Grad School Cover Letters: Making a Good First Impression
Guest Post: Dave G. Mumby received his Ph.D. in 1992. He has been a faculty member in the Department of Psychology at Concordia University since 1994, and has supervised many undergraduates and graduate students during his career. He is also an academic advisor and frequent contributor of original advice columns for MyGraduateSchool.com and myGradSchool blog.
We all know that first impressions can have lasting influence on what others think of us. It can be difficult to reverse a negative first impression, whereas a positive one can sway people to overlook minor misgivings that come up later. Grad school applicants who make positive first impressions on the members of an admissions committee or a potential graduate supervisor have a much better chance of eventually being accepted than those who initially come across as run-of-the-mill. Many programs receive a huge number of applicants each year, from which there may be only a few selected. Paring the pool down to only applicants who stand out in some positive way facilitates the selection process. Bad first impressions can lead to a quick rejection. For very competitive programs even just a flat first impression that is not particularly bad can still be an impediment.
Cover letters can provide the basis for a first impression and set the tone for further evaluation of an applicant. A good letter can spark interest and enthusiasm for your application, whereas a poor letter can undermine it. Cover letters display your organizational and writing skills, your judgment and priorities, social skills, personal style, and your ability to focus on important matters and to avoid irrelevant ones.
When to Include a Cover Letter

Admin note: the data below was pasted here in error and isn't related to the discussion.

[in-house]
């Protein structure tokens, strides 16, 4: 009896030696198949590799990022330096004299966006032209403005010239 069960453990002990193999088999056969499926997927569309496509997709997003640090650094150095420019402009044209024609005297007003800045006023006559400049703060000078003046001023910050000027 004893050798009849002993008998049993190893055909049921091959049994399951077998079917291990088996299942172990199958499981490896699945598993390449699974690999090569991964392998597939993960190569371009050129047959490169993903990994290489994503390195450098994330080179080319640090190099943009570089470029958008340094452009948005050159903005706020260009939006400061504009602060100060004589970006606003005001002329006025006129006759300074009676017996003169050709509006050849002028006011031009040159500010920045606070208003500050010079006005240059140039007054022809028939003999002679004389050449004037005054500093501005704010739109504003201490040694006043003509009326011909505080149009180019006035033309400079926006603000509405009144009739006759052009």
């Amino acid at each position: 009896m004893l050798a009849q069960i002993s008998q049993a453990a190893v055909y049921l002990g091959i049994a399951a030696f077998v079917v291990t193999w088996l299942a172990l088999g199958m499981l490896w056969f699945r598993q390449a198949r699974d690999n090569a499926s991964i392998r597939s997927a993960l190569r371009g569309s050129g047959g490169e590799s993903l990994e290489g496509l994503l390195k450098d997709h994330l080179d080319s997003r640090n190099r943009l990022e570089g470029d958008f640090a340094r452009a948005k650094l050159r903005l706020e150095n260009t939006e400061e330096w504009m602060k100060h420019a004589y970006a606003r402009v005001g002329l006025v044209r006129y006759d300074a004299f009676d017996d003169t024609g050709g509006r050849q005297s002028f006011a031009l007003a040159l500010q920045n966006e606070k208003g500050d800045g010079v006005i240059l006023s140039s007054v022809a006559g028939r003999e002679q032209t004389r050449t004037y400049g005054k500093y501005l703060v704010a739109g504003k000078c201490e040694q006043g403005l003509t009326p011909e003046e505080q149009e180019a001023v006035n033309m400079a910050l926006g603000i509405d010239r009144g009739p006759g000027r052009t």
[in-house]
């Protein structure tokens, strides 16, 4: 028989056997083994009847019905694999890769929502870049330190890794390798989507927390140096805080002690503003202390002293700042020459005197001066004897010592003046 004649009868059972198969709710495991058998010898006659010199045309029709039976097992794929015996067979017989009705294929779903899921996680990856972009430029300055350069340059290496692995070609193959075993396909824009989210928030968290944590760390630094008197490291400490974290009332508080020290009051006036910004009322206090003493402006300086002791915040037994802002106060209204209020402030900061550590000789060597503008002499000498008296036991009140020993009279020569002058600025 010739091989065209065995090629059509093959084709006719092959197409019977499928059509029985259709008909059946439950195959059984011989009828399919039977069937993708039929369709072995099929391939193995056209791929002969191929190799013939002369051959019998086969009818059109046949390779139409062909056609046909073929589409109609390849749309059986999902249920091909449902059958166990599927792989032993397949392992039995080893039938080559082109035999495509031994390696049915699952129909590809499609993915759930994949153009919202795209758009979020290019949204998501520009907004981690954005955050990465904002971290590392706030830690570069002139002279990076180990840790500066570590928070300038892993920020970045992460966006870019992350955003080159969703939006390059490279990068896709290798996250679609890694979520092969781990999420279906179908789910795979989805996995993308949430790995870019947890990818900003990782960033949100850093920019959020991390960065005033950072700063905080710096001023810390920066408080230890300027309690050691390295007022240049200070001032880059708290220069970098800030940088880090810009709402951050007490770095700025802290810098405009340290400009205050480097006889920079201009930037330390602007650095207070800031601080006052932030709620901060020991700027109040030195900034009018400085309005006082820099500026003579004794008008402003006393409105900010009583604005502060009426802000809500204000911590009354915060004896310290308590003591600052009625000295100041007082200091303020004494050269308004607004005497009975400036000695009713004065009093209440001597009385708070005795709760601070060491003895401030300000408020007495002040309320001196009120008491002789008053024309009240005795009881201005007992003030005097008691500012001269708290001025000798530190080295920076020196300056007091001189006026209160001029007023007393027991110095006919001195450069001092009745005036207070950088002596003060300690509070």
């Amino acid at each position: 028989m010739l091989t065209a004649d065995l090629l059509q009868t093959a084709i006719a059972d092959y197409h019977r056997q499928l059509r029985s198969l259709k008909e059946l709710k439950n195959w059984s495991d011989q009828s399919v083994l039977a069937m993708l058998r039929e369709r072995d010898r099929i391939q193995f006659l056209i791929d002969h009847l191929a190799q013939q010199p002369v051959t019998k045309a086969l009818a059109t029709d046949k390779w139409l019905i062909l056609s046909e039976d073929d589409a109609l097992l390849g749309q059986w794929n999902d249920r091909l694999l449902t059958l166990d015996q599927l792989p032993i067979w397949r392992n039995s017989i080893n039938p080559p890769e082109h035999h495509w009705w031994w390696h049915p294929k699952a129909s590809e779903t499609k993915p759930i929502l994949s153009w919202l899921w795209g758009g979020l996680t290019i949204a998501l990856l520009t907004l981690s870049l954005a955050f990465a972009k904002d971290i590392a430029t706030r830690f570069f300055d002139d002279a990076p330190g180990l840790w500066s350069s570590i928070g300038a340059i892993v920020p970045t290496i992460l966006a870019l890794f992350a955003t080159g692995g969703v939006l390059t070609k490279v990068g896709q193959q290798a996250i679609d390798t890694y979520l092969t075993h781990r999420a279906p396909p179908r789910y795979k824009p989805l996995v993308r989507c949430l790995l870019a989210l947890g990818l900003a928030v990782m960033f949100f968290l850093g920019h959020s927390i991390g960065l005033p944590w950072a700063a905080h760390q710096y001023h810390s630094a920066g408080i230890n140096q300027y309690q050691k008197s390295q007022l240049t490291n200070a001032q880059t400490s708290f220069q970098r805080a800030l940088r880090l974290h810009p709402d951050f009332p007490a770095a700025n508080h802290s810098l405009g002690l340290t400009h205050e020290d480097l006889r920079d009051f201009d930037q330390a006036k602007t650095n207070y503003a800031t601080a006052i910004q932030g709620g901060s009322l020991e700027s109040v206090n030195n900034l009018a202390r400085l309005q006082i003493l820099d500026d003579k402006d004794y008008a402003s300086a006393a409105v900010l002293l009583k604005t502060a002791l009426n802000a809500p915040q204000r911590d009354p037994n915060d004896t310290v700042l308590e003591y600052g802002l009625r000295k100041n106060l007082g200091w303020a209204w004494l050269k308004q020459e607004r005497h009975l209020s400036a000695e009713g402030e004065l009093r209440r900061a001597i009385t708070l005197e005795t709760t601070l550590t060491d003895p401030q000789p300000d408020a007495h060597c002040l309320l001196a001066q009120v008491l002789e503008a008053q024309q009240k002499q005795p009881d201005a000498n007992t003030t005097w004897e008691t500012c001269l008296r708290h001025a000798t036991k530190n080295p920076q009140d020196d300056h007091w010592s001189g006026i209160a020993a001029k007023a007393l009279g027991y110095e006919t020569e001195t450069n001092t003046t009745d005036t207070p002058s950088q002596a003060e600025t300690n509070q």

Most graduate school applicants encounter situations in which a cover letter is required. One situation is when contacting a potential supervisor before applying. This may be done by e-mail, of course, but it should still be fashioned as a proper cover letter. Another situation that calls for a cover letter is when applying to programs that do not require a separate application form. A cover letter is not usually needed to accompany an application form, but in some cases it may be a good idea to include one, such as when important information about you is not covered in another part of the application. A third situation calling for a cover letter is when contacting schools to request additional information on the programs they offer or to request their application packages. This situation is becoming less and less common, as nearly all schools now allow people to download program information and application forms and instructions from the Internet.
What to Say in a Cover Letter
What does one say in a cover letter? What should be left out? Not surprisingly, the answers depend on whether it is a general cover letter that will introduce you to an admissions committee, or one that will be used to make contact with a prospective supervisor. The admissions committee is looking to find applicants who have excellent scholarly potential, as evidenced by past academic and related accomplishments, and who also have priorities and interests that fit with the program's objectives and specializations.
The introductory paragraph should state your interest in applying to this particular graduate program. One or two sentences in either the first or the second paragraph should provide a background summary of your education and training experience that is most relevant to your graduate school application. This would include such things as relevant work experience, years of experience, any degrees held and/or the degree program you are currently enrolled in, and degree completion or expected completion dates. Make this summary brief. Its purpose is simply to indicate that you have the necessary background, without going into detail. Details of your background are in other parts of the application, such as your transcripts and personal statement.
The best way to spark a potential supervisor's interest in you is to know who they are, what they have done, and what they do now. Avoid describing your own interests too narrowly. Remember that grades often have little relevance to the needs of graduate supervisors. They are more likely to be interested in knowing whether you have an aptitude for research.